North Korea’s reliance on China for trade deepened last year afterSouth Korea severed most ties with Pyongyang, accusing it of torpedoing of one of its warships, a think-tank said Wednesday.
The state Korea Development Institute said in a report the North’s trade with China was worth $3.47 billion last year, up 29.3 percent from a year earlier.
Such trade accounted for 56.9 percent of its total trade of $6.09 billion last year, up from 52.6 percent in 2009.
The trend intensified this year, with the value of North Korea-China trade nearly doubling to $1.43 billion during the first four months from the same period a year earlier.
This was mainly due to a sharp rise in the North’s coal exports, the institute said.
In contrast, the North’s exports to South Korea plunged from an average $40 million per month in January-May last year to a mere $1 million per month in the first four months of this year.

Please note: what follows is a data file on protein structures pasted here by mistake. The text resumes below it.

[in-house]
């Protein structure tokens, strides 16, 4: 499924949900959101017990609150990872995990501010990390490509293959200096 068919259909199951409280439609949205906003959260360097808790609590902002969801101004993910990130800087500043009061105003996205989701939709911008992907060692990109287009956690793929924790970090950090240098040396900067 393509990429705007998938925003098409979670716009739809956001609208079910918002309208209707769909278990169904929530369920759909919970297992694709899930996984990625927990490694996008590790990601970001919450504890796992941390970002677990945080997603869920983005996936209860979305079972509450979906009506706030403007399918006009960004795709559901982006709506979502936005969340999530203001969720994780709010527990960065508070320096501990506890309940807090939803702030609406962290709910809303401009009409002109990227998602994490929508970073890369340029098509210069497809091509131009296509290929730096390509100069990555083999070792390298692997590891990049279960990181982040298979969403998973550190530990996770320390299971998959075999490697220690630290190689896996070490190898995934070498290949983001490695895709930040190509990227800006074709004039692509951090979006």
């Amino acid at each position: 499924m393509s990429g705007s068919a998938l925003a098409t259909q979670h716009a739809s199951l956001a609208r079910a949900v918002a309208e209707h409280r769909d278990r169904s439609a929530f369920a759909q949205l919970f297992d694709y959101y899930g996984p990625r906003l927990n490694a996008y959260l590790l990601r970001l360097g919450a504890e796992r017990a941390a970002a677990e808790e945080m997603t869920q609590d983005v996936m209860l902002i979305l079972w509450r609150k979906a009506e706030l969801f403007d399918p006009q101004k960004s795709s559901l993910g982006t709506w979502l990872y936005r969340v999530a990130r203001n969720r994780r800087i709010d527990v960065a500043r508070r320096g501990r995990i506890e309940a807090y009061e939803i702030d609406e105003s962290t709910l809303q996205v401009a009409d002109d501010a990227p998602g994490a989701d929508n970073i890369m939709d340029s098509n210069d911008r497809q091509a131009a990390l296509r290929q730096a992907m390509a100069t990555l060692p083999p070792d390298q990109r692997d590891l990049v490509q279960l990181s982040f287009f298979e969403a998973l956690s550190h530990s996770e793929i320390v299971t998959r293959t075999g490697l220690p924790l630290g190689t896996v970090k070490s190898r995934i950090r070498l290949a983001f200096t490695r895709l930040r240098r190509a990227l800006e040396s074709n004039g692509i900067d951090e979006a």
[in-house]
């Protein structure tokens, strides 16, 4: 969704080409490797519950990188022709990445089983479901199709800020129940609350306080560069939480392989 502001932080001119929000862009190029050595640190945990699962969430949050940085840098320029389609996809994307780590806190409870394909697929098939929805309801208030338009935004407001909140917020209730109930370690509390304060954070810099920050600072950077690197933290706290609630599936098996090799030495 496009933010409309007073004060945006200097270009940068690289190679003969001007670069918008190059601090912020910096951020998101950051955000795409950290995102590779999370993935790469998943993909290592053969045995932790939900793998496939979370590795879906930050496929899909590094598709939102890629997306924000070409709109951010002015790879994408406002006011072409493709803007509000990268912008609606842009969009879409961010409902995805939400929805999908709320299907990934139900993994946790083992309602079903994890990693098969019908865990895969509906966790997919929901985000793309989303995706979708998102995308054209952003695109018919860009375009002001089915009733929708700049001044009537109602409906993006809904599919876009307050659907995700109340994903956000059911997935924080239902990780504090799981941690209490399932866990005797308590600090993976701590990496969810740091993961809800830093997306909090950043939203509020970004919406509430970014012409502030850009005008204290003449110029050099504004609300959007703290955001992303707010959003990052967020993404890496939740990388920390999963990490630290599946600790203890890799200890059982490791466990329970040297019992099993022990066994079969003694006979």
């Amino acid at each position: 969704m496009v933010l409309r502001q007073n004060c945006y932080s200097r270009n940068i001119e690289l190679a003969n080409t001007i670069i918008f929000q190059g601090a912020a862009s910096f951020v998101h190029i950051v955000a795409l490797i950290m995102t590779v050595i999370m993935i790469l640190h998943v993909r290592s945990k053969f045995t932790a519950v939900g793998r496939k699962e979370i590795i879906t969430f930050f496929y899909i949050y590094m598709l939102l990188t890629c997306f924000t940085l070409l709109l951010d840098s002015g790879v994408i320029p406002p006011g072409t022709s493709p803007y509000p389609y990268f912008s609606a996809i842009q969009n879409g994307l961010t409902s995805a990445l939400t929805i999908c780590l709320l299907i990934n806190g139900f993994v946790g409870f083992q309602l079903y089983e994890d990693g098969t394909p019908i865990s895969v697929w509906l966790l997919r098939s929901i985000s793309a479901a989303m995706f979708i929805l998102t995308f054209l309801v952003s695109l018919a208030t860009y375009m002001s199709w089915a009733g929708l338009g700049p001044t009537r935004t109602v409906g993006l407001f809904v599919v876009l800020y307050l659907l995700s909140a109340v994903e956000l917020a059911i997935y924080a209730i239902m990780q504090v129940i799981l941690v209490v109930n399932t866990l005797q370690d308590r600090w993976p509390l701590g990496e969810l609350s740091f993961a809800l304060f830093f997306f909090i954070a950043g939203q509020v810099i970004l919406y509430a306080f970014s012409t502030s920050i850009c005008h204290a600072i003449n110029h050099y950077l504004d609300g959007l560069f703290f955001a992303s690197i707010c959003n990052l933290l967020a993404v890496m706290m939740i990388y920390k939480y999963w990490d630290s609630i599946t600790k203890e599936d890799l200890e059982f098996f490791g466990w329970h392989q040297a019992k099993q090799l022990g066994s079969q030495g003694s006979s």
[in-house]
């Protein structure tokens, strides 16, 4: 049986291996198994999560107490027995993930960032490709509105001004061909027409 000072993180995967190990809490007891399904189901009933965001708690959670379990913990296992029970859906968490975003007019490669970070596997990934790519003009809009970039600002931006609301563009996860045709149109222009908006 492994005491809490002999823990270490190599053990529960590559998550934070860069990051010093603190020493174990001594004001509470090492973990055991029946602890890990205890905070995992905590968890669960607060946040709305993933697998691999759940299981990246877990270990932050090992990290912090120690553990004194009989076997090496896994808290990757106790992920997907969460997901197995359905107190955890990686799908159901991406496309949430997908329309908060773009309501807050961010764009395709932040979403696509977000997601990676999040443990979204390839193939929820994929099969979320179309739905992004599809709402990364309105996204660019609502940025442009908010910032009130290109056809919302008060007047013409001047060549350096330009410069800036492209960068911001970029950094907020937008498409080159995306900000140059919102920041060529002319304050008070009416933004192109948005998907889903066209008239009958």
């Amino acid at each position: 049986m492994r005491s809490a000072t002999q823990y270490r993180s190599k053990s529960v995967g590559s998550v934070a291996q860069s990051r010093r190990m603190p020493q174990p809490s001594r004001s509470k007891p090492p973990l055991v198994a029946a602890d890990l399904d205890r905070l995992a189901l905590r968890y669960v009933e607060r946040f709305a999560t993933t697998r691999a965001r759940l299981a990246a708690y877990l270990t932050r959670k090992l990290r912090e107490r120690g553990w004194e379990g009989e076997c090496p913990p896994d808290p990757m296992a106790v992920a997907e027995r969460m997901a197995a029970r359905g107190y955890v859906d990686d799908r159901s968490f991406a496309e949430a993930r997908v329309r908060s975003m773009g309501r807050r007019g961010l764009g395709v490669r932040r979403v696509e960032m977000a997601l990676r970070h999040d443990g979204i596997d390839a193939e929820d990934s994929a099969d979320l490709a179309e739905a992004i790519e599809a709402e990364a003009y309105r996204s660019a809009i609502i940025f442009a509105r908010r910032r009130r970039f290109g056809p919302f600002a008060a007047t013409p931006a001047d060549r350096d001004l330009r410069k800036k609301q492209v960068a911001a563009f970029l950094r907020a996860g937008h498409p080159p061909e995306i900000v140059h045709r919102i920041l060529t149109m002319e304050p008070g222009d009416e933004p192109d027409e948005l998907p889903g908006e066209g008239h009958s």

“The North drastically expanded exports of such strategic materials as coal to China” after its trade with the South was almost cut off, the report said.
Seoul suspended almost all trade with its neighbour in May last year after accusing it of sinking a South Korean warship near the disputed Yellow Sea border and killing 46 sailors. Pyongyang denies involvement.
Tensions rose further when the North shelled a frontline South Korean island in November, killing four people including two civilians.